Is é cuspóir an Bhille cead a thabhairt don Institiúid Taighde Tionscail agus Caighdeán airgead a fháil ar iasacht chun dhá chríoch ar leith; an chéad chríoch, chun caiteachas reatha a íoc agus, an dara chríoch, chun trealamh capitiúil a cheannach.
The purpose of the Bill is to enable the Institute for Industrial Research and Standards to borrow temporarily such sums as they may require for current expenditure and to borrow on the security of their own lands and premises without any guarantee by me, such sums as they may require for the purpose of purchasing capital equipment, where the institute can show that they can fully service the borrowing through the earnings effected with the equipment.
I would like to put the Bill in context by saying something about the institute and their operations. Senators, I am sure, are aware that the overall objective of the institute is to promote the efficient operation of industry and to maintain and stimulate where possible, industrial growth. Their activities are distinguished from those of other State bodies such as CTT and the IDA, in that they are centred on industrial technology. The function of the IIRS is to ensure that industry has access to, and uses, the most up-to-date technology available for the creation of wealth, high quality employment and a higher standard of living for the Irish people.
The institute strive to achieve this objective in two ways. First, the provision of a technical advisory service to ensure the efficient operation of industry.
These services, for which fees are charged, are provided under the headings of specialist testing and analysis, problem solving for industry, and technical information and advice in general. Simply solving industry's problems, however, is not enough. The institute also engage in applied research and development which can lead to the development of new industrial units and the creation of new jobs by providing the necessary technological support for firms committed to grow and by providing viable investment opportunities for such firms. This research and development service now represents about 20 per cent of the institute's activities and the institute are hopeful of increasing this figure.
In addition the institute also act as technical adviser to the Government. Indeed, as Senators know, only recently the institute were given the lead role in the Government's energy saving campaign.
The institute receive the bulk of their funding from State sources. The total Exchequer grant-in-aid in 1979 amounts to over £5.1 million of which £1.4 million is for building and construction at the institute's headquarters at Ballymun Road, Glasnevin. On top of the £5.1 million, the institute expect to increase their earned income this year to over £2 million. Indeed, over the past ten years the institute's income from clients has increased dramatically from £83,000 in 1968 to its present level. In 1968 income as a percentage of the current expenditure of the institute came to only 15 per cent. It now represents over 33 per cent.
This increase in earned income has brought its attendant problems. Experience has shown that because of the delay in clients settling their accounts there is a substantial amount owing to the IIRS at the end of each accounting year, to be received in the early months of the following year. The outstanding amount has had to be financed by bank overdrafts to meet the cash flow problem at the end of each accounting year. The Industrial Research and Standards Act, 1961 makes no specific provision for borrowing powers by the institute. Section 2, subsection (1) of this Bill proposes to permit the institute, with my consent and the concurrence of the Minister for Finance to borrow temporarily by arrangements with bankers such sums as they may require for the purpose of providing for current expenditures.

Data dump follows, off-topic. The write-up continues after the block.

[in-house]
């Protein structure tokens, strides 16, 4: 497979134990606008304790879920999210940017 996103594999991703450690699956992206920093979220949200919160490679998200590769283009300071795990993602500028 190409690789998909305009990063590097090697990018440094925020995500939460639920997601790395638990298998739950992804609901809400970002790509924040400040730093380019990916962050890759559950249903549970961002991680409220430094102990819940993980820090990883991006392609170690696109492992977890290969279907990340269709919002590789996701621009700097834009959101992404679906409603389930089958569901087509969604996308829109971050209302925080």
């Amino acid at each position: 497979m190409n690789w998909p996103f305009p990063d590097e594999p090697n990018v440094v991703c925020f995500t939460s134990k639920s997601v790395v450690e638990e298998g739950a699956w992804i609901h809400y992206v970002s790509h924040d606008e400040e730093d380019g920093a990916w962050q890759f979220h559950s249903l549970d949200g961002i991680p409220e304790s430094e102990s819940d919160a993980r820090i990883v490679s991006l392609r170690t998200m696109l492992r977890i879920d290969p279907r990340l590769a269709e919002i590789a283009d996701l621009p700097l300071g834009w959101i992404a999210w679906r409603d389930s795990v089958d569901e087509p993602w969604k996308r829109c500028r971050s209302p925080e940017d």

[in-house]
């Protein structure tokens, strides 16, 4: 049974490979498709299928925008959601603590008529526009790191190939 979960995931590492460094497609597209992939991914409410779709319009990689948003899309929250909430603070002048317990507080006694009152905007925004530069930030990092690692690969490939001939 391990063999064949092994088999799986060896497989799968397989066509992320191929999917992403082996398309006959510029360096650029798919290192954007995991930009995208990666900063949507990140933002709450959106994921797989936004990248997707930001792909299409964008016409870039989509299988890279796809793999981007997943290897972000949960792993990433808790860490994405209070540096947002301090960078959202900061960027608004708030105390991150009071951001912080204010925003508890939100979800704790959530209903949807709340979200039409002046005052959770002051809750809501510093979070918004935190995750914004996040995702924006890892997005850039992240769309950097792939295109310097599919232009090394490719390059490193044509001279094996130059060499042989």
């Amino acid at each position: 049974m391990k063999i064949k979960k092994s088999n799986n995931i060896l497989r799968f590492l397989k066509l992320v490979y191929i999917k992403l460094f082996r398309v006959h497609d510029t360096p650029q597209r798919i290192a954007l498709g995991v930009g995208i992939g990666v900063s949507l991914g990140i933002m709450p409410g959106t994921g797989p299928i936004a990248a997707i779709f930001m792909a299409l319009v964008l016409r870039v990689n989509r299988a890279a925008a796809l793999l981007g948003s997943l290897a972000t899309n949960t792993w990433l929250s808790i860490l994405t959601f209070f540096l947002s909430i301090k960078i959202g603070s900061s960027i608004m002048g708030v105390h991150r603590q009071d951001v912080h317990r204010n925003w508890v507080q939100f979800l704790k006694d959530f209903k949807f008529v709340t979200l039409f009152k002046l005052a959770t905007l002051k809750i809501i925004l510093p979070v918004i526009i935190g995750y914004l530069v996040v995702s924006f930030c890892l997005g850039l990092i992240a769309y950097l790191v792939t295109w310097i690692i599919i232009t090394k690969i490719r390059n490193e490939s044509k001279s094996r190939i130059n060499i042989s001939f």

It has been the practice since 1975 that the overdrafts are cleared very quickly in the new accounting year. This will continue to be the practice and Senators can be assured that these overdrafts will be purely year-end phenomena. The Bill currently before the House also proposes to extend the borrowing powers of the institute in section 2, subsection (2) to cover the acquisition of capital equipment which can pay for itself on a self-financing basis from fee income earned by the institute. With the increasing technological content of our exports in recent years, and the demand for certification of exports as meeting certain standards, it is becoming increasingly more obvious that there are certain areas of product-testing where the income generated from these tests would be capable of paying for the investment necessary to meet the demand. This Bill proposes, therefore, that in such cases the institute be allowed to borrow on the security of their own assets—their lands and buildings without State guarantee for the repayment of the sums borrowed. These borrowing powers will only be exercised with my consent and with the concurrence of the Minister for Finance.
I should like to assure Senators that it is not the intent of this Bill to place the institute at any disadvantage in borrowing compared with other State bodies. Quite the opposite, the aim of the Bill is to give the institute a flexibility in borrowing which they have not got at present. The reference in the Bill to "without State guarantee for the repayment of sums borrowed" is to make it clear that the institute's borrowings for capital equipment are to be on a self-financing basis and that the institute will have to satisfy themselves before considering such borrowing that they have the capacity to repay them from own resources and to ensure that the institute will be borrowing for clearly worthwhile capital investment.
Measaim go n-éascóidh an Bille na deacrachtai a bhi le sarú ag an institiúid agus molaim an Bille don Teach.